mums sunrise

My mum has decided to move into the nearby town, closer to my youngest sister, closer to amenities. She had commited herself to a winter in the old house to see if she could make it. She spent two, but it’s a lot of house and a lot of work for one person.

So I’ve been helping out, running down on weekends to clean out the garage, fix things that need fixing, break things that need breaking. My biggest project was cleaning out the last repository of dad’s memory. The garage that he built from a torn down house across the road. When he built it I made sure there was a room for me in the upstairs. I blocked all the places light could sneak in and made window blinds from garbage bags. It was my darkroom and there I first learned to develop film and print. But it had been abandoned by me years ago, and had become a parking lot for boxes of things that were really garbage but hadn’t faced that reality yet.

Last weekend was the last time I would see the old house. After I finished cleaning out the garage I walked the logging roads I used to explore as a child. They were there, but changed. Other logging roads had cropped up and aged since my excursions years ago. It was the same and different, an alternate reality. Losing that didn’t really affect me. It was like forgetting a dream when you wake up.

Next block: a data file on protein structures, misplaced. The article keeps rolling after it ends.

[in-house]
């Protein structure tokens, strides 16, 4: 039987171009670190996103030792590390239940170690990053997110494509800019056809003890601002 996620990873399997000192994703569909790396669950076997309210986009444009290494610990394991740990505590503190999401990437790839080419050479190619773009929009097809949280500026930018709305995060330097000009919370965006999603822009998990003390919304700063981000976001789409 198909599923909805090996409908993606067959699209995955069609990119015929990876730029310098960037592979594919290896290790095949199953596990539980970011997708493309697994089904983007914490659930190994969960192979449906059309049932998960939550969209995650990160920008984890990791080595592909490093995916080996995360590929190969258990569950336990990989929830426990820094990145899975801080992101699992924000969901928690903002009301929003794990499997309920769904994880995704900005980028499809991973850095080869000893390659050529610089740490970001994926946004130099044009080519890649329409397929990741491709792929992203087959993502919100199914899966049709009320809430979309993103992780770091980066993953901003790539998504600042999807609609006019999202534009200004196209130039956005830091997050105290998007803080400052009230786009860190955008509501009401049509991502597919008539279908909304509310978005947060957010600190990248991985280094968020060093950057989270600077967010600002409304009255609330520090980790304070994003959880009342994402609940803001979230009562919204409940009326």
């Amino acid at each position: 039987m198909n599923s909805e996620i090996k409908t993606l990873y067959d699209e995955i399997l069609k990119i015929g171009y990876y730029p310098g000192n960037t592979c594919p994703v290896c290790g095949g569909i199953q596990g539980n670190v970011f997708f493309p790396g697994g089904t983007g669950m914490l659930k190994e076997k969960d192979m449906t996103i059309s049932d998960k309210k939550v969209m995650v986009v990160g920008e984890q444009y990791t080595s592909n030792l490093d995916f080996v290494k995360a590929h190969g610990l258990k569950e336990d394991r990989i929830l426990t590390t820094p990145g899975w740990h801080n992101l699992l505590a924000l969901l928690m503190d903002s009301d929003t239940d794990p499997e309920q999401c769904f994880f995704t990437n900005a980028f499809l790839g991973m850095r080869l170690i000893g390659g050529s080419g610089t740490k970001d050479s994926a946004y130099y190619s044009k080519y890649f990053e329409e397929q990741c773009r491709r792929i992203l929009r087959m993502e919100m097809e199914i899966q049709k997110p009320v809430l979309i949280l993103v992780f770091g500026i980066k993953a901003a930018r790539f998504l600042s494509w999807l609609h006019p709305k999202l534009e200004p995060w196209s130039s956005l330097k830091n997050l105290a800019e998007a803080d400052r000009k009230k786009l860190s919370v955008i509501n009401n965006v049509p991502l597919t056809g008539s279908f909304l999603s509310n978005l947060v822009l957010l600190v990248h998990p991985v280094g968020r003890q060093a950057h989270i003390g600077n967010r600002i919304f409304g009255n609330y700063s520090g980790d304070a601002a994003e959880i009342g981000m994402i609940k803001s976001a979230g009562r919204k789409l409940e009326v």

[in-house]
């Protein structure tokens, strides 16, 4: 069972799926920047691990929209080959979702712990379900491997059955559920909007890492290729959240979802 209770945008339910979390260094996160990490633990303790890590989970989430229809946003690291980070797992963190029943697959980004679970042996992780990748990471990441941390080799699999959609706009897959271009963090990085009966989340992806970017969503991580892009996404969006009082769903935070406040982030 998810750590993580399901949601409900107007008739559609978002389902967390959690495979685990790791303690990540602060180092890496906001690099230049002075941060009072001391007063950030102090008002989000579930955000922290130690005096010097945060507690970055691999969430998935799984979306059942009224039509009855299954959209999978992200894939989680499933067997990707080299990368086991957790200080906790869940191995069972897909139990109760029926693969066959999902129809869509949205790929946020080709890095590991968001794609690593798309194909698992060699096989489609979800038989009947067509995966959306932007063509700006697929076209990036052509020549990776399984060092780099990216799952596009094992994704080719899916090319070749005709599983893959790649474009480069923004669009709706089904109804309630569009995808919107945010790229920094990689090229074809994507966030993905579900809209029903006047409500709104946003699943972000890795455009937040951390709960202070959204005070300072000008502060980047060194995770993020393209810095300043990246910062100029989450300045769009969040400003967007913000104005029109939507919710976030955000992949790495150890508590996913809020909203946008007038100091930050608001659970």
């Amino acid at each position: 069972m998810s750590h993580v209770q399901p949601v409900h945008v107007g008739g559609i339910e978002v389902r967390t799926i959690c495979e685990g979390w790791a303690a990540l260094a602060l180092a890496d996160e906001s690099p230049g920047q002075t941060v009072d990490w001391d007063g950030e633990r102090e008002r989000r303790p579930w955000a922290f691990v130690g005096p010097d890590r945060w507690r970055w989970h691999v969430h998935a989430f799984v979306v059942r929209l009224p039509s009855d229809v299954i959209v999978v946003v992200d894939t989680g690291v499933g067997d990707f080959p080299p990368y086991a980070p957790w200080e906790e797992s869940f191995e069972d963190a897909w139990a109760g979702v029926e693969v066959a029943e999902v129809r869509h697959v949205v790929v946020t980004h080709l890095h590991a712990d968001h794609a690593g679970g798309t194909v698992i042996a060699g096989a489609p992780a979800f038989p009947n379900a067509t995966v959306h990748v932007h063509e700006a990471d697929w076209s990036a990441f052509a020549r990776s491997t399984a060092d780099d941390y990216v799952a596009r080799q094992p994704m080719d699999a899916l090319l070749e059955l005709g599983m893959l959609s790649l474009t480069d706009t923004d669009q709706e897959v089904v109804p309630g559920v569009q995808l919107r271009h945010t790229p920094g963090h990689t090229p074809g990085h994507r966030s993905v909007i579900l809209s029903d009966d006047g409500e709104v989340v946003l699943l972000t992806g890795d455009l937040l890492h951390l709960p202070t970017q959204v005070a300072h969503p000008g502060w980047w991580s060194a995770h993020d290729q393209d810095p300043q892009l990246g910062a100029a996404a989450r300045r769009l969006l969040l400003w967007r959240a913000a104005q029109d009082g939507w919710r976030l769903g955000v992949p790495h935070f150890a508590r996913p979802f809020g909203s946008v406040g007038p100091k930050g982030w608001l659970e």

The house, well, both parents smoked and I don’t. I grew up in the house but can’t spend a lot of time in it, I get squinty-eyed and raspy. No great loss there in my subconscious.

What struck me was the phone number. For over 30 years the same seven digits were my connection to home, to my parents, then to just my mum. Driving home I realised in another week those numbers, burned into my brain like the menu on an old bank-machine, wouldn’t work any more. There was a brief sense of panic, looming loss. Suddenly it came home to me. There is no going back.

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